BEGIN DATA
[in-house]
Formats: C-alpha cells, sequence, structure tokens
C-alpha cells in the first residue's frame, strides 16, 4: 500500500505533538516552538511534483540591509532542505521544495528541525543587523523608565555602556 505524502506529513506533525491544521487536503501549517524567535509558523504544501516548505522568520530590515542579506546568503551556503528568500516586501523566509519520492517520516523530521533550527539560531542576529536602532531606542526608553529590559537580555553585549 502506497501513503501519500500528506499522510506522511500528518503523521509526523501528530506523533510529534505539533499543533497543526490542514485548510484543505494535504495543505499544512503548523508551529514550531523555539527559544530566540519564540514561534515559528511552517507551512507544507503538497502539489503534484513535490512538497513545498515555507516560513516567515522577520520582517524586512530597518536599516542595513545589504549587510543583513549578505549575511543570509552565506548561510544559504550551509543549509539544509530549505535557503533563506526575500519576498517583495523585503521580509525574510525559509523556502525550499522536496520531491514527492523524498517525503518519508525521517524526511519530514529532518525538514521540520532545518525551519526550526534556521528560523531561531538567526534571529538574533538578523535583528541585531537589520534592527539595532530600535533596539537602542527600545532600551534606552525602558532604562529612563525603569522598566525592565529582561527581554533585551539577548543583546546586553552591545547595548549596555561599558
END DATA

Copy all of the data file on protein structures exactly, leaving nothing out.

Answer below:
[in-house]
Formats: C-alpha cells, sequence, structure tokens
C-alpha cells in the first residue's frame, strides 16, 4: 500500500505533538516552538511534483540591509532542505521544495528541525543587523523608565555602556 505524502506529513506533525491544521487536503501549517524567535509558523504544501516548505522568520530590515542579506546568503551556503528568500516586501523566509519520492517520516523530521533550527539560531542576529536602532531606542526608553529590559537580555553585549 502506497501513503501519500500528506499522510506522511500528518503523521509526523501528530506523533510529534505539533499543533497543526490542514485548510484543505494535504495543505499544512503548523508551529514550531523555539527559544530566540519564540514561534515559528511552517507551512507544507503538497502539489503534484513535490512538497513545498515555507516560513516567515522577520520582517524586512530597518536599516542595513545589504549587510543583513549578505549575511543570509552565506548561510544559504550551509543549509539544509530549505535557503533563506526575500519576498517583495523585503521580509525574510525559509523556502525550499522536496520531491514527492523524498517525503518519508525521517524526511519530514529532518525538514521540520532545518525551519526550526534556521528560523531561531538567526534571529538574533538578523535583528541585531537589520534592527539595532530600535533596539537602542527600545532600551534606552525602558532604562529612563525603569522598566525592565529582561527581554533585551539577548543583546546586553552591545547595548549596555561599558